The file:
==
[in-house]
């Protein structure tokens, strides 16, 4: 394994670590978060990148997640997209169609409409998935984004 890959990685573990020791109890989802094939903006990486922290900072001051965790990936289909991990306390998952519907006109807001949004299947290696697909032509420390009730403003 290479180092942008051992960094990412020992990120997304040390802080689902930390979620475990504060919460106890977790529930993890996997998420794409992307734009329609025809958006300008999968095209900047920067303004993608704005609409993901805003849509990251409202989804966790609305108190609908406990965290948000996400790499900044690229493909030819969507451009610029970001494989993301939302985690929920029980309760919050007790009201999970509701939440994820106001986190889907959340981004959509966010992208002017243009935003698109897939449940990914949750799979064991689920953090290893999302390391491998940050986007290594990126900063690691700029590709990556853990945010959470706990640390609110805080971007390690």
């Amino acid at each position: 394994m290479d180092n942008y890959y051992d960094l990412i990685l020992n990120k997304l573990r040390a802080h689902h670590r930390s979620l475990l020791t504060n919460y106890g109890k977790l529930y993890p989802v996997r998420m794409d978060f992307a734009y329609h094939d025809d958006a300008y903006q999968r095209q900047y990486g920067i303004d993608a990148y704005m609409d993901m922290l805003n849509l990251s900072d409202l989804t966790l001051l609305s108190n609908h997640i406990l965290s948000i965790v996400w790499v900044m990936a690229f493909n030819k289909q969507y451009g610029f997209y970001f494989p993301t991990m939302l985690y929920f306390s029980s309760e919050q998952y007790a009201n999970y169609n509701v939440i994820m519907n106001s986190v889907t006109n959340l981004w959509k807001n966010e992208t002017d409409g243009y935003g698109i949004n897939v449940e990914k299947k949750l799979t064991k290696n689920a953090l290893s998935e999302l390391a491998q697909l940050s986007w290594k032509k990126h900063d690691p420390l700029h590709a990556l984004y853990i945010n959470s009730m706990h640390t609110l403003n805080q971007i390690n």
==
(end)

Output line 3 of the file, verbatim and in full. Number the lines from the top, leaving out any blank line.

């Amino acid at each position: 394994m290479d180092n942008y890959y051992d960094l990412i990685l020992n990120k997304l573990r040390a802080h689902h670590r930390s979620l475990l020791t504060n919460y106890g109890k977790l529930y993890p989802v996997r998420m794409d978060f992307a734009y329609h094939d025809d958006a300008y903006q999968r095209q900047y990486g920067i303004d993608a990148y704005m609409d993901m922290l805003n849509l990251s900072d409202l989804t966790l001051l609305s108190n609908h997640i406990l965290s948000i965790v996400w790499v900044m990936a690229f493909n030819k289909q969507y451009g610029f997209y970001f494989p993301t991990m939302l985690y929920f306390s029980s309760e919050q998952y007790a009201n999970y169609n509701v939440i994820m519907n106001s986190v889907t006109n959340l981004w959509k807001n966010e992208t002017d409409g243009y935003g698109i949004n897939v449940e990914k299947k949750l799979t064991k290696n689920a953090l290893s998935e999302l390391a491998q697909l940050s986007w290594k032509k990126h900063d690691p420390l700029h590709a990556l984004y853990i945010n959470s009730m706990h640390t609110l403003n805080q971007i390690n």